Three Missing Ingredients to make the Digital Markets Act fit for the digital age
If politics is like cooking, legislation is like making a cake.
Great cooking always involves a personal touch – an extra pinch of salt, grind of pepper or secret ingredient (ask a Sardinian about Bottarga, for example and you get the idea).
Making a cake, however, is precise. Too little flour, too much sugar or a few minutes too long in the oven can make the difference between triumph and dustbin.
As EU lawmakers enter a critical stage in finalising the recipe for the Digital Markets Act (DMA), the landmark legislation that seeks to ensure “fairness and contestability” in Europe’s digital economy, it is critical that they get the balance right.
And there are three key ingredients in the DMA that lawmakers should weigh with particular care, to get a final text that tastes as good as it looks.
Digital markets are dynamic, they are complex and evolve at great speed. That’s part of the enforcement challenge, how do regulators keep up-to-date? In fact, that’s precisely why the DMA proposal includes several references to “regulatory dialogue”.
With experimental regulation like the DMA, the impact on the many users of core platform services is difficult to predict. Allowing for dialogue can help the regulator clarify elements and intended market outcomes, especially given the technical complexity of the rules, and the potential side-effects for consumers and SMEs.
Instead of confrontational, combative, and drawn-out competition investigations, the DMA is an opportunity to reset the relationship, bringing engineers, technical experts, and regulators together to solve the most challenging problems of the digital economy with open eyes and with minimum unintended consequences. A commitment to this process needs to come from both sides, the companies to be regulated and the regulators.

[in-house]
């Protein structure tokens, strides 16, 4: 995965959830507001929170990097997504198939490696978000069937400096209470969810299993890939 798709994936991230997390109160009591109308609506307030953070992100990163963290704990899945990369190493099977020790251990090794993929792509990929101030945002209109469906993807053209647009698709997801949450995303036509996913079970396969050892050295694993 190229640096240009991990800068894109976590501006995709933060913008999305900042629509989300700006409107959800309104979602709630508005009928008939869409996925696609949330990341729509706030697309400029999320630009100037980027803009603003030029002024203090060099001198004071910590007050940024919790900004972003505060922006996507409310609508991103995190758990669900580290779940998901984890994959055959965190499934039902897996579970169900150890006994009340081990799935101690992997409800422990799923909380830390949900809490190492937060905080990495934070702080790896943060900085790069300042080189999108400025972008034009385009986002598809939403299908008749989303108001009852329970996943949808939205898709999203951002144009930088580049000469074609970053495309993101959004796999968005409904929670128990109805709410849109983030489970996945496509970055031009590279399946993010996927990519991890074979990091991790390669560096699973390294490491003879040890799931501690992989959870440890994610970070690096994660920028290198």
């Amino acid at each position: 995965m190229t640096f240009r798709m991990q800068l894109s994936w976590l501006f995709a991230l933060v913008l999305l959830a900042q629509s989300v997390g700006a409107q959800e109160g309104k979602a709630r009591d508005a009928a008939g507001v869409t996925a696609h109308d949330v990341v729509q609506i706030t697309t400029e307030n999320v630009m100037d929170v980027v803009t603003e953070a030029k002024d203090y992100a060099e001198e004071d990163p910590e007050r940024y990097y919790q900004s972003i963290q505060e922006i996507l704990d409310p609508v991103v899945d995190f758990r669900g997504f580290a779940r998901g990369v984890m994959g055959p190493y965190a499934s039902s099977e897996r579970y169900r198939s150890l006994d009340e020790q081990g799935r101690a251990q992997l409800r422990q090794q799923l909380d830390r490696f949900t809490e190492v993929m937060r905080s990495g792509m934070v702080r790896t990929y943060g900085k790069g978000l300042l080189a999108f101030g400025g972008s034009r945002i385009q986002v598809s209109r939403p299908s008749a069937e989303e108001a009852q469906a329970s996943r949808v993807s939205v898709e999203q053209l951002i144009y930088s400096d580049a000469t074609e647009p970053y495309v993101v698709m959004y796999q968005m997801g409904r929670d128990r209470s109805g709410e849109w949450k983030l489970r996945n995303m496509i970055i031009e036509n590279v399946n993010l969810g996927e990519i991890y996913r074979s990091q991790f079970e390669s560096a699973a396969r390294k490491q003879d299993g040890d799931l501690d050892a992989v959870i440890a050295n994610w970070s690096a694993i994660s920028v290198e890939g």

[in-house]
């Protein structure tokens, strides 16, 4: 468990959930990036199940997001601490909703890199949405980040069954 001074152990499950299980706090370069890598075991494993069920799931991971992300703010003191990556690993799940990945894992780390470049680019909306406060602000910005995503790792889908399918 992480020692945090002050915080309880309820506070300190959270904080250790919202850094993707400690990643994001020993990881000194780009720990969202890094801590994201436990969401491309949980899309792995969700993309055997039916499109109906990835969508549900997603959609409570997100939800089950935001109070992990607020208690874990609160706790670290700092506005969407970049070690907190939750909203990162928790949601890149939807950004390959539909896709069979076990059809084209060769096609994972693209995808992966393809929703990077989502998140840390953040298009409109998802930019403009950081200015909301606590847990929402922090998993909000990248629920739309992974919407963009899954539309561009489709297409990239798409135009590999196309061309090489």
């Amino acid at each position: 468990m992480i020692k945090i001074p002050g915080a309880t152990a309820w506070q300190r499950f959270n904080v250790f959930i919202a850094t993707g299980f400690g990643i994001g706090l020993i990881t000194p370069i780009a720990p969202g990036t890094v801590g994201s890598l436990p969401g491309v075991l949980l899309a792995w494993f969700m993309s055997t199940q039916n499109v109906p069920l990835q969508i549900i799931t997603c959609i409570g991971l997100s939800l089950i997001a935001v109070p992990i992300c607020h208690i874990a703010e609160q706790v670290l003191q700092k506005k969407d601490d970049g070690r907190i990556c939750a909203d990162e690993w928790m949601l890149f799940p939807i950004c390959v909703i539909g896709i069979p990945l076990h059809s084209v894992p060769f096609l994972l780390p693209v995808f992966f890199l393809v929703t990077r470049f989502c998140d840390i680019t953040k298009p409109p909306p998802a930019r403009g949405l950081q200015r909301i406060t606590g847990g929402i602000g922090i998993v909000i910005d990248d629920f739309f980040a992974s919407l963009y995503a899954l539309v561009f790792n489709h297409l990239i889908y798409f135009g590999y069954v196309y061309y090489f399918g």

Even with dialogue, new market developments may make obligations obsolete, or counter-productive. We don’t yet know the future, or how the regulation of core platform services could prevent new ways of value creation for consumers and businesses.
Forcing too much data-sharing may lead to privacy violations. The wrong kind of interoperability may expose millions of citizens to cybersecurity risks. Closing off digital markets from normal market forces could deprive consumers of accessing the best deals available. Dictating the technical infrastructure of core platform services could slow innovation or increase costs over time. These side-effects of the DMA’s catch-all, one-size-fits-all, and inflexible approach are likely to harm the very people the law seeks to protect.
For the DMA to maintain credibility and longevity, the legislation should keep harmful or unwanted side effects of the DMA to a minimum. This isn’t a question of delaying enforcement or changing the per se rules. Instead, the European Commission should designate the core platform services to which obligations apply ex-ante (as already in place for “foreseeable gatekeepers”), and be able to adjust or suspend obligations ex-post (as foreseen under Articles 8 & 9). The rules would remain per se and self-enforcing, but the worst risks of overregulation would be avoided.
A proportionate enforcement framework
Achieving the swiftest and most effective compliance possible is not a function of setting the shortest deadlines or the most punishing fines. It is about a proportionate enforcement framework that companies can comply with from day one.
Proportionality is already improved where companies and regulators can work together to achieve desired market outcomes (i.e. a regulatory dialogue), and rules are reasonably applied (i.e. adjustment mechanisms). But that doesn’t mean the enforcer won’t be under significant pressure to intervene to protect powerful vested interests facing digital disruption.
High fines and short timelines, combined with strict per se rules, will lead to conservative interpretations that could result in overcompliance. This is especially true for the DMA obligations that require far-reaching changes to technical infrastructure and business models that are intertwined with the delivery of core platform services. Getting those changes right, without introducing security gaps, malfunction or other unintended consequences, can take time. A punitive and rushed approach to compliance will only lead to half-baked outcomes, and unintended consequences.
A successful cake has three key ingredients: sugar, butter and flour. The DMA “cake” will soon go into the oven, but these three key ingredients are still missing. Hopefully legislators will find a way to include them, so that Europeans can enjoy a DMA that is fit for the digital age.